Is It Learnt or Learned? | Spelling, Difference & Examples

UK vs US updated on  January 9, 2024 3 min read
Learnt and learned are two ways of spelling the past tense of the verb “learn,” which means “to gain skill or knowledge.”

  • In British English, “learnt” is standard.
  • In American English, “learned” is standard.
It’s important to choose one spelling and use it consistently. The QuillBot Grammar Checker can help you with this.

Examples: Learnt or learned in a sentence
Lorenzo learnt/learned to cook delicious Italian dishes by following his grandfather’s recipes.
The students learnt/learned about the history of the USA in their classes.
Mason learnt/learned to speak three languages during high school.

Learned as an adjective

The first meaning of the adjective learned is “acquired by learning.” In this case, you can spell it both ways, and it’s pronounced like the verb learned or learnt, with one syllable.

Examples: Learned as an adjective
Children don’t just misbehave. That’s learned behavior!
Learned helplessness occurs after someone has repeatedly experienced a stressful situation.

However, learned can also carry the meaning “scholarly” or “knowledgeable.” In this case, it’s pronounced [lur-nid] with emphasis placed on the first of two syllables.

In this context, you always spell it learned, even in British English.

Examples: Learned as an adjective
Aimee is a learned academic who specializes in research bias.
If you want to become learned, you have to go to school!

Learn as a regular or irregular verb

Learn can be considered either an irregular verb or a regular verb, depending on the chosen spelling of the past tense verb.

  • Verbs that form their past tense by adding “-ed” are regular verbs.
  • Verbs that form their past tense by adding a different suffix are irregular verbs.
Irregular forms of verbs that can be both regular and irregular are more common in British English. Other examples of verbs that are both irregular and regular are smelled or smelt, spelt or spelled, dreamed or dreamt, burnt or burned, and kneeled or knelt.


Main differences between American and British English

American and British English are very similar, but there are a few main differences in spelling. Five important differences are:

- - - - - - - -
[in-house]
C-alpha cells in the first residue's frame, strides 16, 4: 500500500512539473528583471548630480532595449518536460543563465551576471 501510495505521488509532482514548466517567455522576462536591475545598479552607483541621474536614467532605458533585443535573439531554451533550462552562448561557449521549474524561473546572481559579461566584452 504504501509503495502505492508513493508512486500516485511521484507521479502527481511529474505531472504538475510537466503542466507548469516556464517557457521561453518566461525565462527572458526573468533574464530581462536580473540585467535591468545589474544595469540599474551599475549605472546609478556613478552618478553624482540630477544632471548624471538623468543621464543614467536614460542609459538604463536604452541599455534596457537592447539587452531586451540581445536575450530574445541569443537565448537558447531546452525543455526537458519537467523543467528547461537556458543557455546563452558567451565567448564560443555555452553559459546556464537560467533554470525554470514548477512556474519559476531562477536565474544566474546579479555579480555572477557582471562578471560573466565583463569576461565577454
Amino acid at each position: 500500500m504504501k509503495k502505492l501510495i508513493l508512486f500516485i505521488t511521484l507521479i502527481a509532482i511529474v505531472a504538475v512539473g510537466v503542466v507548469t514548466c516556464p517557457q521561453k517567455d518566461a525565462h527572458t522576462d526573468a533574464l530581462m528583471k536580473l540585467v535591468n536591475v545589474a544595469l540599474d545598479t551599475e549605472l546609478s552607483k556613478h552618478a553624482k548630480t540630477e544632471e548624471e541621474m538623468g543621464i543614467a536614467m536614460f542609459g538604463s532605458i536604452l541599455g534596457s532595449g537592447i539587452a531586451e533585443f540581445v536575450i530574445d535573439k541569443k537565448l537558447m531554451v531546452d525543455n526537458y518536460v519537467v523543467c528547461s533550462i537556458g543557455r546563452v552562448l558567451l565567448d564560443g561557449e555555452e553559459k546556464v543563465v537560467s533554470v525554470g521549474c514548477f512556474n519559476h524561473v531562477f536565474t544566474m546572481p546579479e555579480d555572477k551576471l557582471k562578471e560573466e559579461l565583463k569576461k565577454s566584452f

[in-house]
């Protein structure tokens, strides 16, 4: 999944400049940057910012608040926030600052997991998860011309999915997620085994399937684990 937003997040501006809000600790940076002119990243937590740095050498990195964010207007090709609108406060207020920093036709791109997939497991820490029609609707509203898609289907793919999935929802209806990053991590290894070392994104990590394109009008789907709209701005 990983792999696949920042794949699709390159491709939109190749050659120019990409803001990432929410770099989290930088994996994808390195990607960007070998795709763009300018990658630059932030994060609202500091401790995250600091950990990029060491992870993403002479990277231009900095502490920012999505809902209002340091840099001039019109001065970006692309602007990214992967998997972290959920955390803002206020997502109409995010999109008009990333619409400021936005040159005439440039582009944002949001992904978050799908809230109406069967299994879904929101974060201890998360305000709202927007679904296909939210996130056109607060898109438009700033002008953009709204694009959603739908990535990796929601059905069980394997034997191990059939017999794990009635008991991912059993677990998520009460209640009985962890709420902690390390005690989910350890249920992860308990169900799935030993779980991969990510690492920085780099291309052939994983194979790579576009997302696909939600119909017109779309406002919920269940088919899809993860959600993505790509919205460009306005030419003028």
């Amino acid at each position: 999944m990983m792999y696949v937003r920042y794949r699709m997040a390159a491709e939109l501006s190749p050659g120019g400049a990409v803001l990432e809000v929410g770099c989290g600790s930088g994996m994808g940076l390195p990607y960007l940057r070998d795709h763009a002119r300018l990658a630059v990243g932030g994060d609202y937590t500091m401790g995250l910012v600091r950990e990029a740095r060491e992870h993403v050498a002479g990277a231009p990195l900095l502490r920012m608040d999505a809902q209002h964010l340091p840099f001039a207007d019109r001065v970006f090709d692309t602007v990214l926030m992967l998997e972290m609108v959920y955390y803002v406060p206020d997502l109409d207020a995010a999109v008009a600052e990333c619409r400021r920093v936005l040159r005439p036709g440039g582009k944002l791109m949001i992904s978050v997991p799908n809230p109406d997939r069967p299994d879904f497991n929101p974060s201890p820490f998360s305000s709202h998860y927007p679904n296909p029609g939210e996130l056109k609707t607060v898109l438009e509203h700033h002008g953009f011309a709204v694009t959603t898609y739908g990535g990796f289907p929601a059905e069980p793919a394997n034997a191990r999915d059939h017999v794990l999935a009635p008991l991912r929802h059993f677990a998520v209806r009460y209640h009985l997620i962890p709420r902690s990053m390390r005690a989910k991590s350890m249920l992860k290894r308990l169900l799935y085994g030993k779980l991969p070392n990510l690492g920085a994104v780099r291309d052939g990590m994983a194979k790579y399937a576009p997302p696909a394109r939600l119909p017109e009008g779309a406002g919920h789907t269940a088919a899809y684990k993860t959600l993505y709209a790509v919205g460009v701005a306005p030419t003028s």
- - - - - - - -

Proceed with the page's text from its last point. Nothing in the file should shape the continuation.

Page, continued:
Difference

Rule

Examples

-or vs -our

In American English, many Latin-derived words end in -or.

In British English, these same words end in -our.

Behavior or behaviour
Labor or labour
Favor or favour
Favorite or favourite
Color or colour
Honor or honour

-er vs -re

In American English, some French, Latin, or Greek words end in -er.

In British English, these same words end in -re.

Theater or theatre
Center or centre
Meter or metre
Liter or litre
Saber or sabre
Fiber or fibre

-ize vs -ise

In American English, many Greek-derived words end in -yze or -ize.

In British English, these words end in -yse or -ise.

Realize or realise
Recognize or recognise
Analyze or analyse
Organisation or organization
Minimize or minimise
Finalize or finalise

-ed vs -t

In American English, most verbs are regular and form their past tense with the suffix -ed.

In British English, some of these verbs are irregular and form their past tense with the suffix -t.

Burned or burnt
Kneeled or knelt
Dreamed or dreamt
Smelled or smelt
Spelled or spelt
Learned or learnt

Single vs double consonant

In American English, many words are spelled with a single consonant.

In British English, these same words are spelled with a double consonant.

Modeling or modelling
Traveling or travelling
Canceled or cancelled
Labeled or labelled
Buses or busses
Focused or focussed

Do you want to know more about commas, parts of speech, email, or other language topics? Check out some of our other language articles full of examples and quizzes.


Commas

Parts of speech

Commonly confused words

Comma before because

Nouns

Flier vs flyer

Comma before such as

Collective nouns

Its vs it’s

Comma splice

Verbs

Use to or used to

Comma before or after but

Noun clauses

Alright vs all right

Comma before too

Predicate nominative

Affective vs effective


Frequently asked questions about learnt or learned

Is it I have learned or learnt?

Learnt and learned are two spellings of the same verb. They’re both common, but “learnt” is standard in British English and “learned” in American English.

  • I have learned is more common in American English.
  • I have learnt is more common in British English.

Other examples of verbs that are both irregular and regular are smelled or smelt, spelt or spelled, dreamed or dreamt, burnt or burned, and kneeled or knelt.

It´s important to choose one and use it consistently. The QuillBot Grammar Checker can help you with this.

Is it lesson learnt or learned?

Learnt and learned are two spellings of the same verb. They’re both common but learnt is standard in British English and learned in American English.

  • Lesson learned is more common in American English.
  • Lesson learnt is more common in British English.

Other examples of verbs that are both irregular and regular are smelled or smelt, spelt or spelled, dreamed or dreamt, burnt or burned, and kneeled or knelt.

It´s important to choose one and use it consistently. The QuillBot Grammar Checker can help you with this.

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Julia Merkus

Julia has master's degrees in Linguistics and Language and speech pathology. Her expertise lies in grammar, language and speech disorders, foreign language learning, and child language acquisition.

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